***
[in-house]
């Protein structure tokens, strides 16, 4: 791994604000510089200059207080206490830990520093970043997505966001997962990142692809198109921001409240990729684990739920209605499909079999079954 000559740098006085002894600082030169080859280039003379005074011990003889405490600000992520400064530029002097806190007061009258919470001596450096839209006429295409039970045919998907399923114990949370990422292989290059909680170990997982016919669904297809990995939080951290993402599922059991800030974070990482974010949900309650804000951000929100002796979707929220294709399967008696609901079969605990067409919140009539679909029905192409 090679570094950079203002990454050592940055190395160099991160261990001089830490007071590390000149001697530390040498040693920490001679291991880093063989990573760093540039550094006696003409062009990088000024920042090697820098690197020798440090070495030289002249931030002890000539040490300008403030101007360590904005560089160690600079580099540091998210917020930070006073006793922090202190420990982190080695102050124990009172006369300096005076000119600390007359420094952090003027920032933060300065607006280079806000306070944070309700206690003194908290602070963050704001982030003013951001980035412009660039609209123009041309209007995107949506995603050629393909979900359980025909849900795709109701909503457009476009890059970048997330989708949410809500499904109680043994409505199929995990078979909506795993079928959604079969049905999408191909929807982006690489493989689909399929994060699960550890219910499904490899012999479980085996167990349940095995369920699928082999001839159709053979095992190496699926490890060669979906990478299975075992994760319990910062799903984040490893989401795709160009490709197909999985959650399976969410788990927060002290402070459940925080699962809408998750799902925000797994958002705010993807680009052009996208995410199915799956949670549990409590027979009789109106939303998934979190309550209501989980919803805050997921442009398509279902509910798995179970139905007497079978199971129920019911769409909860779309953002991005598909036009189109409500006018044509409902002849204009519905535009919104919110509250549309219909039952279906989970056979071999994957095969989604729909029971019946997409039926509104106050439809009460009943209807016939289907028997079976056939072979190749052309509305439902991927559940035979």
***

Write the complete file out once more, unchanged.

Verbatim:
[in-house]
């Protein structure tokens, strides 16, 4: 791994604000510089200059207080206490830990520093970043997505966001997962990142692809198109921001409240990729684990739920209605499909079999079954 000559740098006085002894600082030169080859280039003379005074011990003889405490600000992520400064530029002097806190007061009258919470001596450096839209006429295409039970045919998907399923114990949370990422292989290059909680170990997982016919669904297809990995939080951290993402599922059991800030974070990482974010949900309650804000951000929100002796979707929220294709399967008696609901079969605990067409919140009539679909029905192409 090679570094950079203002990454050592940055190395160099991160261990001089830490007071590390000149001697530390040498040693920490001679291991880093063989990573760093540039550094006696003409062009990088000024920042090697820098690197020798440090070495030289002249931030002890000539040490300008403030101007360590904005560089160690600079580099540091998210917020930070006073006793922090202190420990982190080695102050124990009172006369300096005076000119600390007359420094952090003027920032933060300065607006280079806000306070944070309700206690003194908290602070963050704001982030003013951001980035412009660039609209123009041309209007995107949506995603050629393909979900359980025909849900795709109701909503457009476009890059970048997330989708949410809500499904109680043994409505199929995990078979909506795993079928959604079969049905999408191909929807982006690489493989689909399929994060699960550890219910499904490899012999479980085996167990349940095995369920699928082999001839159709053979095992190496699926490890060669979906990478299975075992994760319990910062799903984040490893989401795709160009490709197909999985959650399976969410788990927060002290402070459940925080699962809408998750799902925000797994958002705010993807680009052009996208995410199915799956949670549990409590027979009789109106939303998934979190309550209501989980919803805050997921442009398509279902509910798995179970139905007497079978199971129920019911769409909860779309953002991005598909036009189109409500006018044509409902002849204009519905535009919104919110509250549309219909039952279906989970056979071999994957095969989604729909029971019946997409039926509104106050439809009460009943209807016939289907028997079976056939072979190749052309509305439902991927559940035979």